• in the specialisation Colonial and Global History: how global (political, socio-economic, and cultural) connections interact with regional processes of identity and state formation; hence insight in cross-cultural processes (including the infrastructure of shipping and other modes of communication) that affect regions across the world such as imperialism, colonisation, islamisation, modernisation and globalization (in particular during the period 1200-1940);
    1. Thorough knowledge and comprehension of the theoretical, conceptual and methodological aspects of the specialisation or subspecialisation in question, with a particular focus on the following:
    • in the specialisation Colonial and Global History: empirical research from a comparative and connective perspective;

Learning objectives, pertaining to this Research Seminar
The student:

    1. Can take a position in the historiographical debates on the history of the Spanish colonial empire.
    1. Develops an awareness of the mutual political, intellectual and social exchange in the Spanish colonial empire.
    1. Is able to conduct a source-driven study of an aspect of political, intellectual and/or social exchange in the Spanish colonial empire
    1. Is able to relate his/her findings to those of the rest of the research seminar group, and collaborate to arrive at comparative conclusions.
    1. Is able to set up and carry out original research that raises new questions and pioneers new appraoches, based on a corpus of sources of a higher complexity in comparison to that used by regular MA students.

Timetable

See Timetable and deadlines History

Mode of instruction

  • Seminar

Course Load

Total course load: 10 EC x 28 hrs = 280 hours

  • Amount of lectures: 28 hours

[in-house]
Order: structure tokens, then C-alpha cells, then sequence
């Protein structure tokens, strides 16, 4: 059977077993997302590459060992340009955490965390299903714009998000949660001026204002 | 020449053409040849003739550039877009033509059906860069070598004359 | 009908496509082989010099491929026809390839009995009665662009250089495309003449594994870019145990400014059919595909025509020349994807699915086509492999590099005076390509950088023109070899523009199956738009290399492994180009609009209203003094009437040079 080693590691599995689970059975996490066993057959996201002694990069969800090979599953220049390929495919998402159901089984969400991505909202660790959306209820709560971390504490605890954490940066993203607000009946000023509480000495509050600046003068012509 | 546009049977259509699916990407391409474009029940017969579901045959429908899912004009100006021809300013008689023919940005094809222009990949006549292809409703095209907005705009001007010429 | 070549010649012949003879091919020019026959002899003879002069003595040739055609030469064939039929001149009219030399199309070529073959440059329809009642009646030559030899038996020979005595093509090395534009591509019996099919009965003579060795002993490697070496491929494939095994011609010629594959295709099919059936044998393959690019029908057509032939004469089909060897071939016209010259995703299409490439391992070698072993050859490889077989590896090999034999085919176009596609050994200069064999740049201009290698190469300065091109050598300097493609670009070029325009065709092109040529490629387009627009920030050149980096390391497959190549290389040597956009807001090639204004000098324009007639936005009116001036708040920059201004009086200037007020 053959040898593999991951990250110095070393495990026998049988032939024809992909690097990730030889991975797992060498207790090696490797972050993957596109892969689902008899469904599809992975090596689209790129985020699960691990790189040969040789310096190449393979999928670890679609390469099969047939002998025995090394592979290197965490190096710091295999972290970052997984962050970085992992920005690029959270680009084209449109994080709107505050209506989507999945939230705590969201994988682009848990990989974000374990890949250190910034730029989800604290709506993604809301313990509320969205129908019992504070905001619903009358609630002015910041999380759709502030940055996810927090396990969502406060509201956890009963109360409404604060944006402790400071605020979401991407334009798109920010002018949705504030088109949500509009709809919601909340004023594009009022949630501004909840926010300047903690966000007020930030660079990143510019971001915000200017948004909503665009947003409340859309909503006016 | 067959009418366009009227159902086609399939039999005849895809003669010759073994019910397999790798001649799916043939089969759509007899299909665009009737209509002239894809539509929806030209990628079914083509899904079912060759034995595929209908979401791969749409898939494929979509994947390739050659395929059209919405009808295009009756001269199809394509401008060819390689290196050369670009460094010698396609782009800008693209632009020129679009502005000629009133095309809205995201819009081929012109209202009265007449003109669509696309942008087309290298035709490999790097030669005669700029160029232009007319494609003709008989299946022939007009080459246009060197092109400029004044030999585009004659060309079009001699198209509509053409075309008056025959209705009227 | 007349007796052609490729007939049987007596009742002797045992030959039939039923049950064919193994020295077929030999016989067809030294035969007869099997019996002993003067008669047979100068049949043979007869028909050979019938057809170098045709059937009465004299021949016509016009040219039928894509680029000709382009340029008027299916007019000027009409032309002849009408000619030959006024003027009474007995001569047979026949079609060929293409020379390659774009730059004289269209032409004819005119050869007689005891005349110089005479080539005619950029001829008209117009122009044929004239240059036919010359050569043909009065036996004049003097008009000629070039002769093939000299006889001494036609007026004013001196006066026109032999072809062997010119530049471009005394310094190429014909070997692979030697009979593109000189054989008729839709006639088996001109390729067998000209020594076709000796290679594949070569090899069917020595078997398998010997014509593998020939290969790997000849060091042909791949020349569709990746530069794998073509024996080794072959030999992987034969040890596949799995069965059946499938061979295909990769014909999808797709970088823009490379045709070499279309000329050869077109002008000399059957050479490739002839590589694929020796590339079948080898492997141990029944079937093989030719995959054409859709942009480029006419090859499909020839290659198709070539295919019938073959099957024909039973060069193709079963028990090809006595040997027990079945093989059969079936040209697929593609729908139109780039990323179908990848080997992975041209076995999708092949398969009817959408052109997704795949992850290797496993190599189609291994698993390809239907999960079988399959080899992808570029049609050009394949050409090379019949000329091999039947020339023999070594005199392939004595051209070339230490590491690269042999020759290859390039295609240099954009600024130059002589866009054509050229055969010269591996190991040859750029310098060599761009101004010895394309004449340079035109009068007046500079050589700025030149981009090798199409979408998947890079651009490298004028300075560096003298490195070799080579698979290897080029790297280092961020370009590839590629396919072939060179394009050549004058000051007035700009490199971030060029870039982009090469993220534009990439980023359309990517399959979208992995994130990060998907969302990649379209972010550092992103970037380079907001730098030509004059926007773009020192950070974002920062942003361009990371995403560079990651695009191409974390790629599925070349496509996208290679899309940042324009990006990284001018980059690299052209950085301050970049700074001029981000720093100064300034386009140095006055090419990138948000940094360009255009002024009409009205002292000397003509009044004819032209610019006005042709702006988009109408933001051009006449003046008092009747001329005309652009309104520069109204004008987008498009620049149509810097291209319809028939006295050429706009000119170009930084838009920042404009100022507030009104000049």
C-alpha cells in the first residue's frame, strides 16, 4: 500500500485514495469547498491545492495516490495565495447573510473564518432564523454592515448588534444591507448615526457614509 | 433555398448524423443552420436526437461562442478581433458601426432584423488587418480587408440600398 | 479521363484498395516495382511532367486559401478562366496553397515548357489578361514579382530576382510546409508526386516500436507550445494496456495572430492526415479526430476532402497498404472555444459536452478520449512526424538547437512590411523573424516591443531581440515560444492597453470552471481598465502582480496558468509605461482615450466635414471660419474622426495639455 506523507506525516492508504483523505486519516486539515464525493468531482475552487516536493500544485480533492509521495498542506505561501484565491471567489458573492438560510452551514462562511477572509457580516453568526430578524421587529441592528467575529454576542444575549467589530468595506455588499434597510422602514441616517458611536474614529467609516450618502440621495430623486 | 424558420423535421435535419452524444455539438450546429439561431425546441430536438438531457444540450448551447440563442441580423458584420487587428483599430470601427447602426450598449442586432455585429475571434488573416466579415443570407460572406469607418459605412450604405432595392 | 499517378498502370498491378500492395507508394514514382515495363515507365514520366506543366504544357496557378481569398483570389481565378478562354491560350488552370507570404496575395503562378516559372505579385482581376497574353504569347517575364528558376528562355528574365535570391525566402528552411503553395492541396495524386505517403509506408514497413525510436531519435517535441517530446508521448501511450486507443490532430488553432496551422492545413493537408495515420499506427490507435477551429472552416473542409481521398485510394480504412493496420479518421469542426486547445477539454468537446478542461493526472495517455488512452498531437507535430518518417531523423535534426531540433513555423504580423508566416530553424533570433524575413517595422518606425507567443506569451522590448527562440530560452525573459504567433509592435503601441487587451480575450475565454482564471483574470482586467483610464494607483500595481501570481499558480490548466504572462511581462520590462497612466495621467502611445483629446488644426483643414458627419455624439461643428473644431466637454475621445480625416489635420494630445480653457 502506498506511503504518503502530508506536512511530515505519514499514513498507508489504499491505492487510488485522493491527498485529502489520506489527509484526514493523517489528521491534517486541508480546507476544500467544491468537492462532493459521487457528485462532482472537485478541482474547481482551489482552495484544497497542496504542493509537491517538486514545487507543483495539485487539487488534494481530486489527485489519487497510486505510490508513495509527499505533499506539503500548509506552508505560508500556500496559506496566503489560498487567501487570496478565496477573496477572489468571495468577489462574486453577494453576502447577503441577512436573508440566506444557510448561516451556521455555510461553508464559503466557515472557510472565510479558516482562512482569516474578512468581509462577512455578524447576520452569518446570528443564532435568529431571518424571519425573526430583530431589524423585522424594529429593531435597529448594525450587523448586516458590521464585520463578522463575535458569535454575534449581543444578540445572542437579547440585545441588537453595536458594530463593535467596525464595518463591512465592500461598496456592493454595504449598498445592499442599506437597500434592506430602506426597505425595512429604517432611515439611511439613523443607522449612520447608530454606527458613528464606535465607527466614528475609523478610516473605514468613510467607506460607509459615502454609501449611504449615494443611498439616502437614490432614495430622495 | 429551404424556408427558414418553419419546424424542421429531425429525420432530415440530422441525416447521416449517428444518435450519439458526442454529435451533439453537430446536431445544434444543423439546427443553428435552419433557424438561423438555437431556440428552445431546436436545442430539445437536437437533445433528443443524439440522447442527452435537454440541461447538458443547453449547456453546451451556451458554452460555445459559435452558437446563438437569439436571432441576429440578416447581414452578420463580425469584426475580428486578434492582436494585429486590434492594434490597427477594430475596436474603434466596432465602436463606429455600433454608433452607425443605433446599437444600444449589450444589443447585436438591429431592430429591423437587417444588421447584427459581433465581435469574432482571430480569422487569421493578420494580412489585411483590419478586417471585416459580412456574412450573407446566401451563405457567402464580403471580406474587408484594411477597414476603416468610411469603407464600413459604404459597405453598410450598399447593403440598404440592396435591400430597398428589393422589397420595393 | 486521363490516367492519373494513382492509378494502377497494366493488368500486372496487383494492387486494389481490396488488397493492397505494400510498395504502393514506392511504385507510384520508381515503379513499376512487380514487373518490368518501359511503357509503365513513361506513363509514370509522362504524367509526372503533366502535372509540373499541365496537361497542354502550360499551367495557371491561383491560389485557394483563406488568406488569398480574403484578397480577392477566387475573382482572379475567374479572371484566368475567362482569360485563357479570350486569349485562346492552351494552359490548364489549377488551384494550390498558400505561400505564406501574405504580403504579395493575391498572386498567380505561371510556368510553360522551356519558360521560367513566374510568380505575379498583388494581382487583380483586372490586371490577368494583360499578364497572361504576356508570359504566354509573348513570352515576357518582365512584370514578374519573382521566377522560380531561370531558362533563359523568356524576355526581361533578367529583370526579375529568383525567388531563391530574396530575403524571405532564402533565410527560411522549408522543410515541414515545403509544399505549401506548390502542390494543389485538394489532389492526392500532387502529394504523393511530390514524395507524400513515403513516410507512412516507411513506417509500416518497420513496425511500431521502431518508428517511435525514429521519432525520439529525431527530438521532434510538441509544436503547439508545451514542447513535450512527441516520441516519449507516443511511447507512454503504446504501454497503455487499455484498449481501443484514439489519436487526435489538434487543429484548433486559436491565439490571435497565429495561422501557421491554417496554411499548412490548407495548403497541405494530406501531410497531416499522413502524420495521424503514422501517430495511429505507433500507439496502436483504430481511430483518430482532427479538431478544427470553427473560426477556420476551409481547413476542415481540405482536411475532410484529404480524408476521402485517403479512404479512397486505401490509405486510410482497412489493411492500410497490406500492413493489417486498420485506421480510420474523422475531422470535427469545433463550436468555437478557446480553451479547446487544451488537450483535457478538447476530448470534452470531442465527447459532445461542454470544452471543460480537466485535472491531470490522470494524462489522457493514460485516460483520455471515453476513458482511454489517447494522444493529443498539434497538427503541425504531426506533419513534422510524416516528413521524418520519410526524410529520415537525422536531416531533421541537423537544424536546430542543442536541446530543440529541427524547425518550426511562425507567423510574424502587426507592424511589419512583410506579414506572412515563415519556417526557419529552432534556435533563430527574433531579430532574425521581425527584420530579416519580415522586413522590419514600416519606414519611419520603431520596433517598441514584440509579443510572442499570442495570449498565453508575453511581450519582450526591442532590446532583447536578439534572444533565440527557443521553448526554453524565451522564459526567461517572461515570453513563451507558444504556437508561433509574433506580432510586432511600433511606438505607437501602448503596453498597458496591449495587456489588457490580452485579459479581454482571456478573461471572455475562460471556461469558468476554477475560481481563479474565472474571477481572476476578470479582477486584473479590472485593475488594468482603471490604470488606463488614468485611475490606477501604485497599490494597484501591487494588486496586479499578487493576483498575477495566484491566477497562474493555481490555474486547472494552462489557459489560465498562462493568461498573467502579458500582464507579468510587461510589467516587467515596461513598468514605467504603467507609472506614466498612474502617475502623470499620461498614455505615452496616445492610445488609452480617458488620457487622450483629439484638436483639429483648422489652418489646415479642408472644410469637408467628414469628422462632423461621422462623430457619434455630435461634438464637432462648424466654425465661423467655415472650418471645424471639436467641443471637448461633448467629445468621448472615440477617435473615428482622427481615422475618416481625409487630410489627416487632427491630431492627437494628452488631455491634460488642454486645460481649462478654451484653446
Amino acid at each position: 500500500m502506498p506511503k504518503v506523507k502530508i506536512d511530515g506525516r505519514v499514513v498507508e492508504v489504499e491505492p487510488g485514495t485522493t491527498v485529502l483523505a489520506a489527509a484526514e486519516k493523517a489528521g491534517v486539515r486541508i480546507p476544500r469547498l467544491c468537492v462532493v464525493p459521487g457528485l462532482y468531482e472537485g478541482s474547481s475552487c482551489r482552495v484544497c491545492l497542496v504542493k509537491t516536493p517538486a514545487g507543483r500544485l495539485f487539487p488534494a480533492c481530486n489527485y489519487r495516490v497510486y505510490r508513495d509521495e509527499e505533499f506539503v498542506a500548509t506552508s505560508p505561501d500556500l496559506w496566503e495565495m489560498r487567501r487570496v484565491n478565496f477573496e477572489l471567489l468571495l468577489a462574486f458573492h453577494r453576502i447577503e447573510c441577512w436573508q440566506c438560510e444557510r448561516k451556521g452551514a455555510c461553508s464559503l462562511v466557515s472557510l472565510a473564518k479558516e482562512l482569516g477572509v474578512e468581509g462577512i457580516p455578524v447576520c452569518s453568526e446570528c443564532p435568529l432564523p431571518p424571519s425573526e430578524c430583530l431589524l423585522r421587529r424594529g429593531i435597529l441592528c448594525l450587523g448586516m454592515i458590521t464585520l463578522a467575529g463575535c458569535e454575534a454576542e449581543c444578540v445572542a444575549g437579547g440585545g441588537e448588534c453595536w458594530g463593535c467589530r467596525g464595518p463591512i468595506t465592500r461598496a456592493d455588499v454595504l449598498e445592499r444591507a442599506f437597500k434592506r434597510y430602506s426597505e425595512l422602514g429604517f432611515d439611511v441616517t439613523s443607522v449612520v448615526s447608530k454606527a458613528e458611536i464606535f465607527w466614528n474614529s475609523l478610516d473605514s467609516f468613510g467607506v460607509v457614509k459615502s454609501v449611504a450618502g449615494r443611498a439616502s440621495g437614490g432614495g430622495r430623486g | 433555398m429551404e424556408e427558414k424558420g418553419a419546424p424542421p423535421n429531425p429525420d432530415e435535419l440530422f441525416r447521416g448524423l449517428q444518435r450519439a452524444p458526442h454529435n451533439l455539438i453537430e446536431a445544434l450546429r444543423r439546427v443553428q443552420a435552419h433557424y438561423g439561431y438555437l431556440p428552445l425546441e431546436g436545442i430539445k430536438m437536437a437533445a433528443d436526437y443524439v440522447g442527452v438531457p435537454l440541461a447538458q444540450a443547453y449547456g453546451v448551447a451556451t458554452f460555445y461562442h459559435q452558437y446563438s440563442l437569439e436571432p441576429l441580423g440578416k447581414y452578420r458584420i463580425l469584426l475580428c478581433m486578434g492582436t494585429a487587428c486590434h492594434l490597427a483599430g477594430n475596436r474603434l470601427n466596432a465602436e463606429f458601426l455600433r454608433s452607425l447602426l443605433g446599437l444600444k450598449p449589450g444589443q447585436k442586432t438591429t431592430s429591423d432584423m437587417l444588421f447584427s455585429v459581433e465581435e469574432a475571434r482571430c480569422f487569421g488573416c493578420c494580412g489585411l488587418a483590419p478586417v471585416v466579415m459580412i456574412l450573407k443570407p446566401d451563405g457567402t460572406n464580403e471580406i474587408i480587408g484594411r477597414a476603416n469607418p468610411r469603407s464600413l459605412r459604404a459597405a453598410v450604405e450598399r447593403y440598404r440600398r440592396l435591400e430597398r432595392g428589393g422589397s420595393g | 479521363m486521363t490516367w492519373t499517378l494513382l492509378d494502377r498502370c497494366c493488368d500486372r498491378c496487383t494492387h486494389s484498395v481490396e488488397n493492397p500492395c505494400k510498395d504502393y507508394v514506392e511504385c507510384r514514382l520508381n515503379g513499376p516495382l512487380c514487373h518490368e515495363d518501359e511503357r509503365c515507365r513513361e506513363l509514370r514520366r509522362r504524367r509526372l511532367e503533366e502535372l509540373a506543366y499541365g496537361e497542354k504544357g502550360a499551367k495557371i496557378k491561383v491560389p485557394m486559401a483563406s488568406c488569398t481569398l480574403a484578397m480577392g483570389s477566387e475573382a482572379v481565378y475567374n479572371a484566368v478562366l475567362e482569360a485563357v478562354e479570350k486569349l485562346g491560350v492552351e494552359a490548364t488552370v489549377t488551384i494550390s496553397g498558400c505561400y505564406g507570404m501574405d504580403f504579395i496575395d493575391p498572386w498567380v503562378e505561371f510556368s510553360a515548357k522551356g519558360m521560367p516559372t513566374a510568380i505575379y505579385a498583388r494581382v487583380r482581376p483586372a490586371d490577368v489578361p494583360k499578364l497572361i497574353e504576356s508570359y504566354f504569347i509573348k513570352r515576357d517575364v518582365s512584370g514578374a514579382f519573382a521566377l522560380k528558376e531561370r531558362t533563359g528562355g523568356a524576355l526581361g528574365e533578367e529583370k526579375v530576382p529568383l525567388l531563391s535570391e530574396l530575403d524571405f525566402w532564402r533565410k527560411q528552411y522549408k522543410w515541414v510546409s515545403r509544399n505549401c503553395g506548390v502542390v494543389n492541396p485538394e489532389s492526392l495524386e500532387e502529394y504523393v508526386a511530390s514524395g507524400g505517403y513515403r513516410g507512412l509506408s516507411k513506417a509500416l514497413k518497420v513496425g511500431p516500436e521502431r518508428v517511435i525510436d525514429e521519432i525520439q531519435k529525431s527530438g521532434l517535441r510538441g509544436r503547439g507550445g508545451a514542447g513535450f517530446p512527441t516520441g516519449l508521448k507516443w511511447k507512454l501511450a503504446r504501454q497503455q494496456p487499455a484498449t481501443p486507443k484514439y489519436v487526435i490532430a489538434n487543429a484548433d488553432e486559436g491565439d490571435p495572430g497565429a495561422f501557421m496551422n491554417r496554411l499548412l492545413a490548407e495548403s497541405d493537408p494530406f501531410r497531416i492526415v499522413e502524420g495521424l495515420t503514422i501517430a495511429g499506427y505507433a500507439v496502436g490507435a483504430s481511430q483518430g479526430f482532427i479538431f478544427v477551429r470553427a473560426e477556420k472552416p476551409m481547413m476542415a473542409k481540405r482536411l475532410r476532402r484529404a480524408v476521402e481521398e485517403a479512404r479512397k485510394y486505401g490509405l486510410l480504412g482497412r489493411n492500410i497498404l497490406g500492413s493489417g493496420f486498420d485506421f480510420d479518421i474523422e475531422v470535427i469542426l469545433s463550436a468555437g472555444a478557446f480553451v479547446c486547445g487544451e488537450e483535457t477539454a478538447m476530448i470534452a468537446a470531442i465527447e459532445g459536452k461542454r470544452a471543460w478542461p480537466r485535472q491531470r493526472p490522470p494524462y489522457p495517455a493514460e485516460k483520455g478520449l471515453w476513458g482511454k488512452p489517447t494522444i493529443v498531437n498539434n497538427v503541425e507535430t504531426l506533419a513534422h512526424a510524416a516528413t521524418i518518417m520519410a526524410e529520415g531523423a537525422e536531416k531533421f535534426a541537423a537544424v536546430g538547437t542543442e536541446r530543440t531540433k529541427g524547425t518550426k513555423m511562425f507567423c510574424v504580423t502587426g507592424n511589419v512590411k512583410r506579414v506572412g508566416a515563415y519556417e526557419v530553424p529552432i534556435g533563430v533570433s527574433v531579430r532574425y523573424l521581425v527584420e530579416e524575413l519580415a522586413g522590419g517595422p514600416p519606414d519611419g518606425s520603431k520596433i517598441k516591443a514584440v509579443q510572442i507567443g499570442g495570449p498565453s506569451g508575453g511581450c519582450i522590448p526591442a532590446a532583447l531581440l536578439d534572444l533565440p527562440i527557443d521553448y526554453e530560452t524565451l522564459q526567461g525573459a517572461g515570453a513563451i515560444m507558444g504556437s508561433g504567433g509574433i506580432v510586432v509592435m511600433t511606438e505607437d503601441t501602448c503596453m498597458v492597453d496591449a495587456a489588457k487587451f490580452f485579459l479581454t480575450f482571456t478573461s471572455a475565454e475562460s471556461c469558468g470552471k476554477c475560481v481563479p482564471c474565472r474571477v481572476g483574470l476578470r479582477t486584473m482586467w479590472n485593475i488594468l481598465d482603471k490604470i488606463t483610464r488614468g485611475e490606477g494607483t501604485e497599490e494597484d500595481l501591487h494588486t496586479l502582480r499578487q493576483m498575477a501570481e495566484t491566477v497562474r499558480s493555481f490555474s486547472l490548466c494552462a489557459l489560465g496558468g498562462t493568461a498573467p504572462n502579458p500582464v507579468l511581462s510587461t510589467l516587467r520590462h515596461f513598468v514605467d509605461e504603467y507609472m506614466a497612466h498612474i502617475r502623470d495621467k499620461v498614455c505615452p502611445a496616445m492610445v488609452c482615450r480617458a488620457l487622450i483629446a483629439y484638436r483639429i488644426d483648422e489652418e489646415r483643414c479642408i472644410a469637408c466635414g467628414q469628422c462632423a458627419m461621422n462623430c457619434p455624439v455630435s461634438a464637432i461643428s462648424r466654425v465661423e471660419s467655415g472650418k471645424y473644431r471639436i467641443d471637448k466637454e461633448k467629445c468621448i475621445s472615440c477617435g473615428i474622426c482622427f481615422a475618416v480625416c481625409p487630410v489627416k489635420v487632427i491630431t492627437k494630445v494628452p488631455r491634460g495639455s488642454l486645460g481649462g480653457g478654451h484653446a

• Literature 50 hours (time to study the compulsory literature (guideline: 7 pages per hour depending on the material to be studied)

  • Preparation for class / assignments: 28 hours

  • Assignment: 174 hours (necessary hours to write a paper, including research and reading secondary literature)

  • Tutoring 4 hours

Assessment method

Assessment

  • Written paper (ca. 7500 words, based on research in primary sources, including footnotes and bibliography)
    Measured learning objectives: 1-8, 12-15 (ResMA also: 9 and 16)

  • Entry test
    Measured learning objectives: 4, 9-10, 11-12

  • Oral presentation
    Measured learning objectives: 3-7

  • Assignment 1 (research plan)
    Measured learning objectives: 4, 7, 8, 10-15 (ResMA also: 9 and 16)

Weighing
Written paper: 70 %
Entry test: 10 %
Oral presentation: 10 %
Assignment 1: 10 %

The final grade for the course is established by determining the weighted average with the additional requirement that the research plan and oral presentation are completed, and that the written paper is graded 5.5 or higher.

Deadlines
Written papers should be handed in within the given deadline.

Resit
Should the overall mark be unsatisfactory, the paper is to be revised after consultation with the instructor.

Blackboard

Blackboard will be used in this course for:

  • making literature available;

  • receiving feedback;

  • general communication about the course.

Reading list

Matthew Restall, Seven myths of the Spanish conquest (New York: Oxford University Press, 2003) [full text available in University Librabry)

Other titles will be made available via Blackboard.

Registration

Via uSis

Registration Studeren à la carte and Contractonderwijs

Niet van toepassing

Contact

Dr. E.M.Geevers
telephone: +31 (0)71 527 1736
office: Huizinga Building, 0.11d

Remarks

None